Horror Stories Onshore: publicdata got forced out of the US, napster was effectively emasculated, casinos have been prosecuted Offshore: lots of casinos have had low security and reliability Online: software development debacles with no real user-useful applications
Jurisdiction Shopping Various companies shop for jurisdiction as just another checklist item – either specific regulatory compatibility, or favorable tax regime, or proximity to customers Popular jurisdictions change with time
Technical Concerns Network performance and reliability to these locations Geo-location based reverse DNS systems blocking access based on location Dropping of routing by international transit providers Trust with machines you never see, exposure to risk
Business/Legal Concerns Even if your server is offshore, if you’re onshore, you can face contempt, civil lawsuits, public scorn, etc. If you operate a subsidiary in a country, you may face pressure on global operations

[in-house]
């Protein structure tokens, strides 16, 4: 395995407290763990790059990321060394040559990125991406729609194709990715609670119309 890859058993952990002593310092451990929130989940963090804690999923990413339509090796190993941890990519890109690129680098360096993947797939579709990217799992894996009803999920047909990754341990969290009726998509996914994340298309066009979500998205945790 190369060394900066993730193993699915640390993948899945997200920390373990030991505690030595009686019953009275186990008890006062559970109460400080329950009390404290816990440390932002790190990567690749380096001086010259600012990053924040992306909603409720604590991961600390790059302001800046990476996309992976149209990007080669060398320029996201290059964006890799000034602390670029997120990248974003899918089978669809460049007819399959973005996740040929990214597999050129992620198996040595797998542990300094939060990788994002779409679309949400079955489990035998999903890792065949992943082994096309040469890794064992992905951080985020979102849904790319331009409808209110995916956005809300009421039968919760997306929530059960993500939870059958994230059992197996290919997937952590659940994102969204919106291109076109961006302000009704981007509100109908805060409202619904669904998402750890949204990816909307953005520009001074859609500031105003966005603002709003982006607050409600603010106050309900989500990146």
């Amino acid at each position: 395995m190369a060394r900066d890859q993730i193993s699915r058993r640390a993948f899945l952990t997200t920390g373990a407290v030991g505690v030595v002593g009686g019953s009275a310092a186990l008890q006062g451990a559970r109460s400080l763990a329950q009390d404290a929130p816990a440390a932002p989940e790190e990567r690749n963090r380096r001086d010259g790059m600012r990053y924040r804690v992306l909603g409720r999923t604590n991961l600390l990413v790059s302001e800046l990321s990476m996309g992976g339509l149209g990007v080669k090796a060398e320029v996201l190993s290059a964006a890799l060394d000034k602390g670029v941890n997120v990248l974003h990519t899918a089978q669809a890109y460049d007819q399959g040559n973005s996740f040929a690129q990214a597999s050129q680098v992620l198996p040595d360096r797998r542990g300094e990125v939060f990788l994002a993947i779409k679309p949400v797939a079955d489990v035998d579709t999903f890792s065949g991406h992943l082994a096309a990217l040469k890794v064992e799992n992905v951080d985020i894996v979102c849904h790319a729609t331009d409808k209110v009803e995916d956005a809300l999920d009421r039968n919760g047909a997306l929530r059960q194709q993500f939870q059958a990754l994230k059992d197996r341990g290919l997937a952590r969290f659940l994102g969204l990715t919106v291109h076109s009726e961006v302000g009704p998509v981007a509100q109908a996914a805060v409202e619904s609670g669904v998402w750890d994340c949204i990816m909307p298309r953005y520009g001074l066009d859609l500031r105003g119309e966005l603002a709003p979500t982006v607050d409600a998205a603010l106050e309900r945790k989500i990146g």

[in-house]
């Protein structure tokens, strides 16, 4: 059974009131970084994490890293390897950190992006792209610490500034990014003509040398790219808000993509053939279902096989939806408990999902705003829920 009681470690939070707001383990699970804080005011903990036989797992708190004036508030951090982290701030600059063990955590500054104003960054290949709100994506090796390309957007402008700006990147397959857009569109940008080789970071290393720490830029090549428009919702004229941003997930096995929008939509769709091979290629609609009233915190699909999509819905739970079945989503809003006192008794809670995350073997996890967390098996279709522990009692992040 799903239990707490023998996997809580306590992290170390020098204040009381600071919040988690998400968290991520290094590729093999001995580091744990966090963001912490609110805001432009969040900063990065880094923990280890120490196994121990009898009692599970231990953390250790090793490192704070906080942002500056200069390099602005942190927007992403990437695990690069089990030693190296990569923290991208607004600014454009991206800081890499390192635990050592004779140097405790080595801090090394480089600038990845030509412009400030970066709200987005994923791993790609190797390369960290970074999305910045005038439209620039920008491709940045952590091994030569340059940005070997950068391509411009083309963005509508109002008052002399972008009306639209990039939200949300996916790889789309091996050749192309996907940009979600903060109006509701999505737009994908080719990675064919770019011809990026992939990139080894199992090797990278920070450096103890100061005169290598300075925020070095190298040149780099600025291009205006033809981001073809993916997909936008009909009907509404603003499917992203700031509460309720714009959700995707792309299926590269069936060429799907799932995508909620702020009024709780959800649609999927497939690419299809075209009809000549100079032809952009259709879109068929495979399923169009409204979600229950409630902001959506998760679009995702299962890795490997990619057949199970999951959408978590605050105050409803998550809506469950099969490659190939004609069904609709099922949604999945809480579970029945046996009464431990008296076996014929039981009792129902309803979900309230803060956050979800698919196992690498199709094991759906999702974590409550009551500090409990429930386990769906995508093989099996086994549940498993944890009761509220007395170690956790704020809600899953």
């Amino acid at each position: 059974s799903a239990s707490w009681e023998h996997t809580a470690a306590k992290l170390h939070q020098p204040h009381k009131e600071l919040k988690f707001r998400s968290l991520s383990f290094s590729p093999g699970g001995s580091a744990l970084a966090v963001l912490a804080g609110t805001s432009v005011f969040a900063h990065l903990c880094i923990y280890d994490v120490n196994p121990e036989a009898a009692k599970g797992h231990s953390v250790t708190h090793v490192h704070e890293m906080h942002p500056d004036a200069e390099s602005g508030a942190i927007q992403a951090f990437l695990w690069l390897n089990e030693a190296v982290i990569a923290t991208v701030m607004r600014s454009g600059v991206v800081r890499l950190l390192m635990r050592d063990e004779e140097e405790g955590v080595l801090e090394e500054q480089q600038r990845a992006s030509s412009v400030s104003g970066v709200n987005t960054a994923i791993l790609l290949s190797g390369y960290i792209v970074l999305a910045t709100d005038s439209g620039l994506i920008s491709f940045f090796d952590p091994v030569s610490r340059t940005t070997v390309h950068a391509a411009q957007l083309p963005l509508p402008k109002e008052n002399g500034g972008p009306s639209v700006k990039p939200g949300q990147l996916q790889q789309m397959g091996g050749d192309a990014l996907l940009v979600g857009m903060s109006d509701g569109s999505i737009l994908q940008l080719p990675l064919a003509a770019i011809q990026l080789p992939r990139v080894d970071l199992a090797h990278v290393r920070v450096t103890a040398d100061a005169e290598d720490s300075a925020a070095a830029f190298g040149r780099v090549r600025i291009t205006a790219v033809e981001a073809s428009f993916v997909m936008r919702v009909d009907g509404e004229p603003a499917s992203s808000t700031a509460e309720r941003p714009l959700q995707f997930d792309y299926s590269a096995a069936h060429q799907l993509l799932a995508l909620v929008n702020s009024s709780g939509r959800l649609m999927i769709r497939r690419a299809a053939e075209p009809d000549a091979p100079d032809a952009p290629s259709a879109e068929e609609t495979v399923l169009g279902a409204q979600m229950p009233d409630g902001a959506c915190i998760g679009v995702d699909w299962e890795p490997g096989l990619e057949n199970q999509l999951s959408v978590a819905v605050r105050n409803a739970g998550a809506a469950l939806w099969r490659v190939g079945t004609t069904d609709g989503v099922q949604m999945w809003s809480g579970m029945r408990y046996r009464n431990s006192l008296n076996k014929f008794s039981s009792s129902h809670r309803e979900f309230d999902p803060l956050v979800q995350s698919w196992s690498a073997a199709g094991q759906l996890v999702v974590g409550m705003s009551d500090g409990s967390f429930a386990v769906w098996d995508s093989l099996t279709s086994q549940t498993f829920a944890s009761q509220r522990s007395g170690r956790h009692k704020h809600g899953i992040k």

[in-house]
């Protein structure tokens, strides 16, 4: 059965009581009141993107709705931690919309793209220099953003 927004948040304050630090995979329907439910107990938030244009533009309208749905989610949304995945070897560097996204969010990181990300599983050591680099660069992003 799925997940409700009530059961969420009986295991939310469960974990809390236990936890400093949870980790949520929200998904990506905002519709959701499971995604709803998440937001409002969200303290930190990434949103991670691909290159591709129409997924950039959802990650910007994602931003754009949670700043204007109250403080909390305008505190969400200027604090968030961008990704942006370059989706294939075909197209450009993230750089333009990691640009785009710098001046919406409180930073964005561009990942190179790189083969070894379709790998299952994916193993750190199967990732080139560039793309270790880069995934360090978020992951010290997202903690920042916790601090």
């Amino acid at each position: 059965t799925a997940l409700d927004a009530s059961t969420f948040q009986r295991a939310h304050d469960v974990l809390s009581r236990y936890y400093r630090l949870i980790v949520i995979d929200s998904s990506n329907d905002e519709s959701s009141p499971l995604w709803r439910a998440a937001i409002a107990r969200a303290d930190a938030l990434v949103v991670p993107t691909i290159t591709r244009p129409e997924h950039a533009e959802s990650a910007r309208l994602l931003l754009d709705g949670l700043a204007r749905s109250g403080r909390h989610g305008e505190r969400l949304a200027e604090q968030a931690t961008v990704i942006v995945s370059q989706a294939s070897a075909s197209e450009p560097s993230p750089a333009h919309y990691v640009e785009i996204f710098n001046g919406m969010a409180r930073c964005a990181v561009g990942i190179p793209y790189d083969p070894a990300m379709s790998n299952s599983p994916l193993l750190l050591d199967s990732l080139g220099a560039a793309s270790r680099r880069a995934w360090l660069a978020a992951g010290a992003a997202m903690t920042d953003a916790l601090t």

A Possible Model “Digital offshore information trust”, where access is restricted so exceptional actions require confirmation by a trustee offshore (or online) who can verify lack of duress Most easily tested for email May validate the ASP model
Enhancements Separating business functions out into effectively independent agencies, operated in individually-suited jurisdictions, communicating via the Internet Replication/distribution across jurisdictions – although in most cases the “any” rule will apply rather than “all”
Open Questions Will onshore laws continue to get worse? How far can offshore hosting go without either getting shut down or causing onshore laws to change? Will online systems get better? Can they do secure transactions and add payment?
Summary The next 5-10 years will be very interesting A few major cases will definitely be able to change the course of history; important to choose the right battles